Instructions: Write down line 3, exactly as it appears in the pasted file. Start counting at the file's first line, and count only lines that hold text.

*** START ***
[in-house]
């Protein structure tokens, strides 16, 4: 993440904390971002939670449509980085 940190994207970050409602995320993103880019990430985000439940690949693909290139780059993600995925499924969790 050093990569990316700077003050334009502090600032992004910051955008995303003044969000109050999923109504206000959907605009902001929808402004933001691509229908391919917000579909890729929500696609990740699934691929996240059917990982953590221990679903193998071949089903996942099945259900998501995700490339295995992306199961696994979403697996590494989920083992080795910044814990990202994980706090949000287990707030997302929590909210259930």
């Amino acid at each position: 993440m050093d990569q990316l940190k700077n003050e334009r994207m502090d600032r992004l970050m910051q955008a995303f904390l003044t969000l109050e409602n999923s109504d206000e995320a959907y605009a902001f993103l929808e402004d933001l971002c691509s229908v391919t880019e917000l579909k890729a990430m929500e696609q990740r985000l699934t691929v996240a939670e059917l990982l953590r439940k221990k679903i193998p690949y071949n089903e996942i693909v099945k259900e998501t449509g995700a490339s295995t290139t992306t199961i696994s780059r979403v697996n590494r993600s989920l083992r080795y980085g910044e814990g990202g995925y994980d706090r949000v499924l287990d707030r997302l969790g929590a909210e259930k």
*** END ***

């Amino acid at each position: 993440m050093d990569q990316l940190k700077n003050e334009r994207m502090d600032r992004l970050m910051q955008a995303f904390l003044t969000l109050e409602n999923s109504d206000e995320a959907y605009a902001f993103l929808e402004d933001l971002c691509s229908v391919t880019e917000l579909k890729a990430m929500e696609q990740r985000l699934t691929v996240a939670e059917l990982l953590r439940k221990k679903i193998p690949y071949n089903e996942i693909v099945k259900e998501t449509g995700a490339s295995t290139t992306t199961i696994s780059r979403v697996n590494r993600s989920l083992r080795y980085g910044e814990g990202g995925y994980d706090r949000v499924l287990d707030r997302l969790g929590a909210e259930k």